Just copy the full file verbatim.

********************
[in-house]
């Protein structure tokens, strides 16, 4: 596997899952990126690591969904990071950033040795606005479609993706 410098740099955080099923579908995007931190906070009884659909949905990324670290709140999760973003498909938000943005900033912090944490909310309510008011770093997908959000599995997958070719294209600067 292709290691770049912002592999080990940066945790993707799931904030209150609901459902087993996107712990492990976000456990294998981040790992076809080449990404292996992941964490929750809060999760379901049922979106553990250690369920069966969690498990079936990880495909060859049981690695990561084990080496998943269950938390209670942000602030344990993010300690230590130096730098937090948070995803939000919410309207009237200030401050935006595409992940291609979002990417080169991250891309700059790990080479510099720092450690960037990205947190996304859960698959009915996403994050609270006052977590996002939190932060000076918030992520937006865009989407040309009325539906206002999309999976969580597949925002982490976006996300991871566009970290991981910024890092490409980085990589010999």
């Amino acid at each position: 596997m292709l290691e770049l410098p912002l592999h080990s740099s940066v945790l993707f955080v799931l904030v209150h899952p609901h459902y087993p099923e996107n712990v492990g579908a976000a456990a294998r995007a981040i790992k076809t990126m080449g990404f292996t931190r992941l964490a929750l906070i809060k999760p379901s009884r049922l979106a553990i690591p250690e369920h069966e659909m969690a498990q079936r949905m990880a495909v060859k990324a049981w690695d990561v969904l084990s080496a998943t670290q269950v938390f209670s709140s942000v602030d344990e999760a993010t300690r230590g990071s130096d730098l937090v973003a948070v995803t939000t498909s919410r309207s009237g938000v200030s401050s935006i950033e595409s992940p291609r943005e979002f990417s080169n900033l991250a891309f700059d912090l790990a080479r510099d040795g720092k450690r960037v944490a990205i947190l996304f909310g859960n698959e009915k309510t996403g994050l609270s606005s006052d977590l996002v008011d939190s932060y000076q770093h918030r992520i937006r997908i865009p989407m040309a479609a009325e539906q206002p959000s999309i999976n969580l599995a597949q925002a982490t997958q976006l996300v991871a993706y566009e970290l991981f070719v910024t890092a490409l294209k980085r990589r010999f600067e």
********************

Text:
[in-house]
């Protein structure tokens, strides 16, 4: 596997899952990126690591969904990071950033040795606005479609993706 410098740099955080099923579908995007931190906070009884659909949905990324670290709140999760973003498909938000943005900033912090944490909310309510008011770093997908959000599995997958070719294209600067 292709290691770049912002592999080990940066945790993707799931904030209150609901459902087993996107712990492990976000456990294998981040790992076809080449990404292996992941964490929750809060999760379901049922979106553990250690369920069966969690498990079936990880495909060859049981690695990561084990080496998943269950938390209670942000602030344990993010300690230590130096730098937090948070995803939000919410309207009237200030401050935006595409992940291609979002990417080169991250891309700059790990080479510099720092450690960037990205947190996304859960698959009915996403994050609270006052977590996002939190932060000076918030992520937006865009989407040309009325539906206002999309999976969580597949925002982490976006996300991871566009970290991981910024890092490409980085990589010999």
């Amino acid at each position: 596997m292709l290691e770049l410098p912002l592999h080990s740099s940066v945790l993707f955080v799931l904030v209150h899952p609901h459902y087993p099923e996107n712990v492990g579908a976000a456990a294998r995007a981040i790992k076809t990126m080449g990404f292996t931190r992941l964490a929750l906070i809060k999760p379901s009884r049922l979106a553990i690591p250690e369920h069966e659909m969690a498990q079936r949905m990880a495909v060859k990324a049981w690695d990561v969904l084990s080496a998943t670290q269950v938390f209670s709140s942000v602030d344990e999760a993010t300690r230590g990071s130096d730098l937090v973003a948070v995803t939000t498909s919410r309207s009237g938000v200030s401050s935006i950033e595409s992940p291609r943005e979002f990417s080169n900033l991250a891309f700059d912090l790990a080479r510099d040795g720092k450690r960037v944490a990205i947190l996304f909310g859960n698959e009915k309510t996403g994050l609270s606005s006052d977590l996002v008011d939190s932060y000076q770093h918030r992520i937006r997908i865009p989407m040309a479609a009325e539906q206002p959000s999309i999976n969580l599995a597949q925002a982490t997958q976006l996300v991871a993706y566009e970290l991981f070719v910024t890092a490409l294209k980085r990589r010999f600067e």